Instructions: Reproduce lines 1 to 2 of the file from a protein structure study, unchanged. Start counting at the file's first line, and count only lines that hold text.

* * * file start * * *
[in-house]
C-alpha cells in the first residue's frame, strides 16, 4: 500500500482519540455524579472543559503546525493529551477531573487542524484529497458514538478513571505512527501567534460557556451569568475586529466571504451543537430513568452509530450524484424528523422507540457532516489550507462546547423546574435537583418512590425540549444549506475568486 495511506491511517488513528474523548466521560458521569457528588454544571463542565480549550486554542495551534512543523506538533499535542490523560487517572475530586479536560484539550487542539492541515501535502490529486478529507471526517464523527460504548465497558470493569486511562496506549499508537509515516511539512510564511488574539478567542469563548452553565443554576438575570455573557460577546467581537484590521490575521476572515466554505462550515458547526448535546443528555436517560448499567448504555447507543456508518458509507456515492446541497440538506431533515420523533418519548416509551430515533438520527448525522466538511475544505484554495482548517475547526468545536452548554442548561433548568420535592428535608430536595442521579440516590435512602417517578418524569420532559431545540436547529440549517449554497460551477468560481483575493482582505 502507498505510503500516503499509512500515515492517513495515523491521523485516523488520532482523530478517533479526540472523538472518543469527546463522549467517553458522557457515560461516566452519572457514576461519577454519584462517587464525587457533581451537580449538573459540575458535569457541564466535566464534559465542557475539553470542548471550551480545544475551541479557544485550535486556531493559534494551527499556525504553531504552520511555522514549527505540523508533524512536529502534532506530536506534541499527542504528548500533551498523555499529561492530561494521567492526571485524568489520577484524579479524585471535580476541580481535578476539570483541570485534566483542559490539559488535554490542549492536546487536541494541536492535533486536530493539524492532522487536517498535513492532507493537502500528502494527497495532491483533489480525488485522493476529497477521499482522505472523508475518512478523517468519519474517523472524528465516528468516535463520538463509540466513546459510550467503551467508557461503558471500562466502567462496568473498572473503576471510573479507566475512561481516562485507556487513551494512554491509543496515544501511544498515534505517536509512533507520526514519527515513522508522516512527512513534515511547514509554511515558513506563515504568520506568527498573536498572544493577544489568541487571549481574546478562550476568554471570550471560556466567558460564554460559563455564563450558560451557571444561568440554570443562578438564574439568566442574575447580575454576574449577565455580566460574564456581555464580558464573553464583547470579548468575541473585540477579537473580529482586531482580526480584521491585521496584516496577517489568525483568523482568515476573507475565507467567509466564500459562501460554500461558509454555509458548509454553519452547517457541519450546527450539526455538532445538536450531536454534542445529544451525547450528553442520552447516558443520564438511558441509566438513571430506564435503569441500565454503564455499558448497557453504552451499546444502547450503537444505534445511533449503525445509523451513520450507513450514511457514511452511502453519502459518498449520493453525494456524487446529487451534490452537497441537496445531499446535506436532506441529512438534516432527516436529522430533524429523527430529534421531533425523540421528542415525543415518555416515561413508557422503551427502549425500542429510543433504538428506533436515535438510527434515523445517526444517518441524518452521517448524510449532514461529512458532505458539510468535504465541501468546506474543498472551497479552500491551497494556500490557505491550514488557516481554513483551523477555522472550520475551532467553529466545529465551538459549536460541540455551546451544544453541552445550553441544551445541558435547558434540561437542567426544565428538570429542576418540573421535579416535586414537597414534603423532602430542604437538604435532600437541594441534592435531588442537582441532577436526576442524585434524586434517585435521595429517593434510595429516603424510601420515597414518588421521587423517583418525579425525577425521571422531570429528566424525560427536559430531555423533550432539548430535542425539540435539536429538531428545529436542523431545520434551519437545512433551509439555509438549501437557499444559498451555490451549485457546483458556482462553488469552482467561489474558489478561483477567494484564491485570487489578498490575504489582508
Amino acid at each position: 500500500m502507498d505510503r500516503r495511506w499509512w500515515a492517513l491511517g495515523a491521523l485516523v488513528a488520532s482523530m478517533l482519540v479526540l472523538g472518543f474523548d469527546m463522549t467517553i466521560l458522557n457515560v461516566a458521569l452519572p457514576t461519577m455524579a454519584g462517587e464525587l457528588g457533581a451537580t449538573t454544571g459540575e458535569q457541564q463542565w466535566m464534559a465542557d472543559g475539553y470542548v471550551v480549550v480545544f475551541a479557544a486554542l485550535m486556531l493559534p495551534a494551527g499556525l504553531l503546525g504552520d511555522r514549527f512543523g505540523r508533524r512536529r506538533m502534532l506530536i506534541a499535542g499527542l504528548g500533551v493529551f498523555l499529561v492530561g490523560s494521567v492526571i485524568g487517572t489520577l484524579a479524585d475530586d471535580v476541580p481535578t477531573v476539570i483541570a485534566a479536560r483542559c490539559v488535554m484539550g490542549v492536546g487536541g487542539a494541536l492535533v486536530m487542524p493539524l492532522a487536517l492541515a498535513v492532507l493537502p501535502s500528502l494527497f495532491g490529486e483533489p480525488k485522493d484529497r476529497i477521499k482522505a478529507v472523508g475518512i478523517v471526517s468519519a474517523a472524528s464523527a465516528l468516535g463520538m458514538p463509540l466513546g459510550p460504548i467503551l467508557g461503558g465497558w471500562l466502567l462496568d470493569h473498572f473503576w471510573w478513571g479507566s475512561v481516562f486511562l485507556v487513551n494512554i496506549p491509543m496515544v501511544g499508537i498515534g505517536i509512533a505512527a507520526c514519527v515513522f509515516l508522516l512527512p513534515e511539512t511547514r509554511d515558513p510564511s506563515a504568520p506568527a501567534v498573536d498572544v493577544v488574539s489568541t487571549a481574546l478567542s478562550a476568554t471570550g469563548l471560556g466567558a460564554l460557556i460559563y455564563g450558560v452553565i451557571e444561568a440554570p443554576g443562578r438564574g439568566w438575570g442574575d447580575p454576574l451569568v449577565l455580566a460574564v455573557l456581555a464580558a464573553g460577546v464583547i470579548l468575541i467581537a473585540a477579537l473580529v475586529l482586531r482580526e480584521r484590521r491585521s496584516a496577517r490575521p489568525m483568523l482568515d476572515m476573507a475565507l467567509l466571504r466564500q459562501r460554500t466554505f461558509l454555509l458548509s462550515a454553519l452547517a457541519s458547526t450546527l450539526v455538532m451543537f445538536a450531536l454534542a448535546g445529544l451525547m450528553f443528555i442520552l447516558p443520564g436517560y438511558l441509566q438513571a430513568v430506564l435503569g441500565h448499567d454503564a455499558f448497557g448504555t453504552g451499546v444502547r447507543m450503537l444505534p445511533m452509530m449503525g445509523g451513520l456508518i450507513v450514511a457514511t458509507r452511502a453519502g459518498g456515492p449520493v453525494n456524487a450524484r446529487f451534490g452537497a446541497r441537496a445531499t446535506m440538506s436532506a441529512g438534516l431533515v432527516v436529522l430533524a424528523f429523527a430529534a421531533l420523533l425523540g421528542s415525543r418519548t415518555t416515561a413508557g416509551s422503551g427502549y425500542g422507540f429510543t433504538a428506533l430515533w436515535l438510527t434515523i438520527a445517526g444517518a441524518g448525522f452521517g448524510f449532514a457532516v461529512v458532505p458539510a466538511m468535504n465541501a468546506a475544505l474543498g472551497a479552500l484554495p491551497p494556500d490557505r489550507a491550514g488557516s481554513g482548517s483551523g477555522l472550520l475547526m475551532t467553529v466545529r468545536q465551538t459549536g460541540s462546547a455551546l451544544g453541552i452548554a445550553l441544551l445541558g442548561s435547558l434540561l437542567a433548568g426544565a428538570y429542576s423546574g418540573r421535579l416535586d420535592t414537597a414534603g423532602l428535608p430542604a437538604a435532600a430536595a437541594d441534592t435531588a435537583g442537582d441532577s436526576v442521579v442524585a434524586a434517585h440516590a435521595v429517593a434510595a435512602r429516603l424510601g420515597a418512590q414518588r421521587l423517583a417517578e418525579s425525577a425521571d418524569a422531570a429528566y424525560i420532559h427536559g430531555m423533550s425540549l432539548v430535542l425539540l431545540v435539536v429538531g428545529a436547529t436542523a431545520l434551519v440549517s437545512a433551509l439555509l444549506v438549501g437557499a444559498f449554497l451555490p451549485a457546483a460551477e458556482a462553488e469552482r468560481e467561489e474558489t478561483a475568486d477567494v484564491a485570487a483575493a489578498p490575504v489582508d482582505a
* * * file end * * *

[in-house]
C-alpha cells in the first residue's frame, strides 16, 4: 500500500482519540455524579472543559503546525493529551477531573487542524484529497458514538478513571505512527501567534460557556451569568475586529466571504451543537430513568452509530450524484424528523422507540457532516489550507462546547423546574435537583418512590425540549444549506475568486 495511506491511517488513528474523548466521560458521569457528588454544571463542565480549550486554542495551534512543523506538533499535542490523560487517572475530586479536560484539550487542539492541515501535502490529486478529507471526517464523527460504548465497558470493569486511562496506549499508537509515516511539512510564511488574539478567542469563548452553565443554576438575570455573557460577546467581537484590521490575521476572515466554505462550515458547526448535546443528555436517560448499567448504555447507543456508518458509507456515492446541497440538506431533515420523533418519548416509551430515533438520527448525522466538511475544505484554495482548517475547526468545536452548554442548561433548568420535592428535608430536595442521579440516590435512602417517578418524569420532559431545540436547529440549517449554497460551477468560481483575493482582505 502507498505510503500516503499509512500515515492517513495515523491521523485516523488520532482523530478517533479526540472523538472518543469527546463522549467517553458522557457515560461516566452519572457514576461519577454519584462517587464525587457533581451537580449538573459540575458535569457541564466535566464534559465542557475539553470542548471550551480545544475551541479557544485550535486556531493559534494551527499556525504553531504552520511555522514549527505540523508533524512536529502534532506530536506534541499527542504528548500533551498523555499529561492530561494521567492526571485524568489520577484524579479524585471535580476541580481535578476539570483541570485534566483542559490539559488535554490542549492536546487536541494541536492535533486536530493539524492532522487536517498535513492532507493537502500528502494527497495532491483533489480525488485522493476529497477521499482522505472523508475518512478523517468519519474517523472524528465516528468516535463520538463509540466513546459510550467503551467508557461503558471500562466502567462496568473498572473503576471510573479507566475512561481516562485507556487513551494512554491509543496515544501511544498515534505517536509512533507520526514519527515513522508522516512527512513534515511547514509554511515558513506563515504568520506568527498573536498572544493577544489568541487571549481574546478562550476568554471570550471560556466567558460564554460559563455564563450558560451557571444561568440554570443562578438564574439568566442574575447580575454576574449577565455580566460574564456581555464580558464573553464583547470579548468575541473585540477579537473580529482586531482580526480584521491585521496584516496577517489568525483568523482568515476573507475565507467567509466564500459562501460554500461558509454555509458548509454553519452547517457541519450546527450539526455538532445538536450531536454534542445529544451525547450528553442520552447516558443520564438511558441509566438513571430506564435503569441500565454503564455499558448497557453504552451499546444502547450503537444505534445511533449503525445509523451513520450507513450514511457514511452511502453519502459518498449520493453525494456524487446529487451534490452537497441537496445531499446535506436532506441529512438534516432527516436529522430533524429523527430529534421531533425523540421528542415525543415518555416515561413508557422503551427502549425500542429510543433504538428506533436515535438510527434515523445517526444517518441524518452521517448524510449532514461529512458532505458539510468535504465541501468546506474543498472551497479552500491551497494556500490557505491550514488557516481554513483551523477555522472550520475551532467553529466545529465551538459549536460541540455551546451544544453541552445550553441544551445541558435547558434540561437542567426544565428538570429542576418540573421535579416535586414537597414534603423532602430542604437538604435532600437541594441534592435531588442537582441532577436526576442524585434524586434517585435521595429517593434510595429516603424510601420515597414518588421521587423517583418525579425525577425521571422531570429528566424525560427536559430531555423533550432539548430535542425539540435539536429538531428545529436542523431545520434551519437545512433551509439555509438549501437557499444559498451555490451549485457546483458556482462553488469552482467561489474558489478561483477567494484564491485570487489578498490575504489582508